Staying Charged With Mobile Phone Battery Boosters
Each month, Field Test columnist and contributing editor Jenna Schnuer tries out gadgets and services designed to simplify life on the road.
There's a chance I have a too-close relationship with my iPhone. Quite frankly, it's a bit draining -- on my phone's battery life, that is. A constantly traveling freelance writer and editor with no sense of direction (if I ever give you directions, go the exact opposite way), my phone is an essential tiny computer (yes, I've written and filed assignments on it), reporting device, wayfinder, e-book, radio, restaurant guide, and on and on. Oh, yeah, I do, now and again, use it to make calls, too. (Sound familiar?) I hate how much I depend on it but … that's where things stand. So the iPhone 5's dies-too-fast battery really annoys me.
What to do? Pack some extra power in my bag. But which battery is best for hauling around?
Mophie Juice Pack Powerstation PRO
The product promise: I bought this powerful little wonder brick on the recommendation of Entrepreneur contributor John Patrick Pullen. Though I was a little grumbly about its $99.95 price tag, I gave in. Though Mophie makes several different portable batteries, the Powerstation PRO promised the largest capacity of all its "juice packs" with enough power to give even my slow-charging iPad a boost. Also, it promised an "impact and splash resistant design" -- handy features for a writer who, now and again, goes hiking and kayaking during assignments.
Our reality: Even after testing the other products below, this is the one I now keep with me. At just under eight ounces, it adds a bit of heft to my bag but the tradeoff is worth it. It revs up my phone at least two times on a full charge, and, when fully charged, gives my iPad enough life to keep me entertained (or working) for several hours. Not bad, right? (And, yes, it even worked after I gave it a light splashing on a lake one day.) Using the included USB cable, the battery charges quickly when plugged into my computer or car charger. It also holds its charge for quite some time. I've gone up to a month without recharging or using the battery pack and all was well.
The product promise: I'd been searching around for a solar charger for quite some time but most of the ones I came across looked, well, flimsy. The JOOS Orange didn't look like a toy, it seemed like a real tool with, um, staying power. The marketing copy promised that I could leave it outside in light rain and that it would even charge up in lower-light conditions (helpful as I spend a lot of time in Alaska).
Our reality: Yes, the solar panel lives up to its promise. You can charge it via the sun (and, yes, even not-so-sunny Ireland revved it up sufficiently in about a day) or, and this is handy, by USB if you want to move things along much faster. Best of all? It holds its charge for a long time; I charged it up and then left it in the dark for three weeks and it gave my phone 2.5 go arounds. But … and this is a serious but … it's not all that handy on the portability front. Weighing in just under one lb. nine ounces, more than double the weight of the other chargers I tested, the JOOS Orange is just too heavy. My entire computer weighs less than four pounds. The stylish Orange definitely has its uses: I would take it car camping in a split second since my phone is also my main point and shoot camera. But for day-to-day use in my carry-on? Not a fan.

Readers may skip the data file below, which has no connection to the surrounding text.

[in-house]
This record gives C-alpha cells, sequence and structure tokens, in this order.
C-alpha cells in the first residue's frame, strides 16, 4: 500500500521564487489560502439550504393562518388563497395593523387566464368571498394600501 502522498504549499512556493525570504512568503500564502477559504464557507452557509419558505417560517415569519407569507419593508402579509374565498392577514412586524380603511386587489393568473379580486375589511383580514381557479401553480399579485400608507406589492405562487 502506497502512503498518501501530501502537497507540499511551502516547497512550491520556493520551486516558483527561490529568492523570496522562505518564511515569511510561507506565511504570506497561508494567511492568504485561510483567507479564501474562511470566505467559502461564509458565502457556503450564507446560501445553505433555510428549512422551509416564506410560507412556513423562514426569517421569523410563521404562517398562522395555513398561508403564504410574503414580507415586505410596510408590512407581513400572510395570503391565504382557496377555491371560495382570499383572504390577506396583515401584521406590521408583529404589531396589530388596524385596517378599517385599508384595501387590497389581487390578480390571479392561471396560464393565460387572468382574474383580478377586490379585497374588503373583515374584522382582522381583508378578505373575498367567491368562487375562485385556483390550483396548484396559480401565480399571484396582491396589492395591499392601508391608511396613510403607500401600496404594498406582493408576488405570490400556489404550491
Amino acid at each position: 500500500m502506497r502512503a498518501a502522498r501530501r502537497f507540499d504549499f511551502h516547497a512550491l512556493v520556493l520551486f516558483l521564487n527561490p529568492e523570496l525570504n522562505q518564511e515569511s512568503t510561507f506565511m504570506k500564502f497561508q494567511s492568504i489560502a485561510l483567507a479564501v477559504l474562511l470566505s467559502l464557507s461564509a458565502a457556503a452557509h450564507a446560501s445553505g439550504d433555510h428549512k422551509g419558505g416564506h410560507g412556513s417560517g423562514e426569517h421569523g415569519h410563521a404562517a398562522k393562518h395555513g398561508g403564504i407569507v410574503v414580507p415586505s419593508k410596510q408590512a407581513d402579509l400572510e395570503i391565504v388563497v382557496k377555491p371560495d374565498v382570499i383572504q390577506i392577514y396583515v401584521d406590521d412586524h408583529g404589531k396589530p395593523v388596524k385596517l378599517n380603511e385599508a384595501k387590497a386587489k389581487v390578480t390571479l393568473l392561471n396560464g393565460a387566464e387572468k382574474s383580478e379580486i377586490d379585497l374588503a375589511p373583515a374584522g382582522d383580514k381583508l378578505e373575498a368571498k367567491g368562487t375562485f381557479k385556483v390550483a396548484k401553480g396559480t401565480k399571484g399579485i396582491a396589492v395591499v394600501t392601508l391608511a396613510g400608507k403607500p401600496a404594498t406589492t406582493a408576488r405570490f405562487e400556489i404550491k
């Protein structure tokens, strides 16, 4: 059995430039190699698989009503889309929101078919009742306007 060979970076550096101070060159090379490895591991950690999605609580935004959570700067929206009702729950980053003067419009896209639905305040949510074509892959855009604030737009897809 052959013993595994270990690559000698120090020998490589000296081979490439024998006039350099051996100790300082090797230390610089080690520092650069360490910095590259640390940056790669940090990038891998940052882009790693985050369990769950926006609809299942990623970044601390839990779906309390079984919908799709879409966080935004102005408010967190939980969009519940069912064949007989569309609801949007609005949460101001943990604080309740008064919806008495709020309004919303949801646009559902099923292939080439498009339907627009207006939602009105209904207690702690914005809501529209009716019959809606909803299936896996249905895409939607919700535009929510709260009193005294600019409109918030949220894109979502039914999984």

A JOOS spokesperson acknowledges that the weight could be an issue for those who might want easy portability. He explains that the bulk of the weight comes from the unit's steel heat sink which keeps it cool and working efficiently. That said, the next generation Orange "will be considerably lighter" and a new product slated for next year, unofficially called the JOOS Grape, will weigh half as much as the Orange and hold one full smartphone charge.
ETON BoostTurbine 2000
The product promise: The $60 BoostTurbine 2000 caught my eye on PhotoJoJo, one of my favorite online retailers. The site calls it "The Crankerator," likely because its rechargeable by either USB or an attached hand crank. The BoostTurbine promises to "keep you all charged up and connected" for everyday or emergency use. I travel regularly and figured it could double as a daily charger and a just-in-case backup.
Putting it to use: Unfortunately, my experience with the BoostTurbine didn't match my hopes. When fully powered, the battery did charge my phone quickly, but it held just over one full charge. And the emergency power-it-up-by-hand-crank option? It's pretty awkward to use. It's a tight turn and, at one point, the unit flew out of my hands happily missing the day-old cup of coffee on my desk. One minute of you'll-work-for-it cranking gave my phone a short-conversation talk boost. It might be worth keeping in your car as a real emergency backup but it wouldn't be my choice for an on-the-go energy solution. I reached out to ETON for comment but there's been no response so far. Will update as soon as it rolls in.
Update: A spokeswoman from ETON explained that the charger is designed for one full iPhone charge. She added that the force needed to crank the charger varies due to the charge state of the phone and batteries in the lower end of their discharge range will need more force to turn the crank.
Amplifications and Clarifications: A previous version of this story used the incorrect image for the Mophie Juice Pack Powerstation PRO.
For reprints and licensing questions, click here.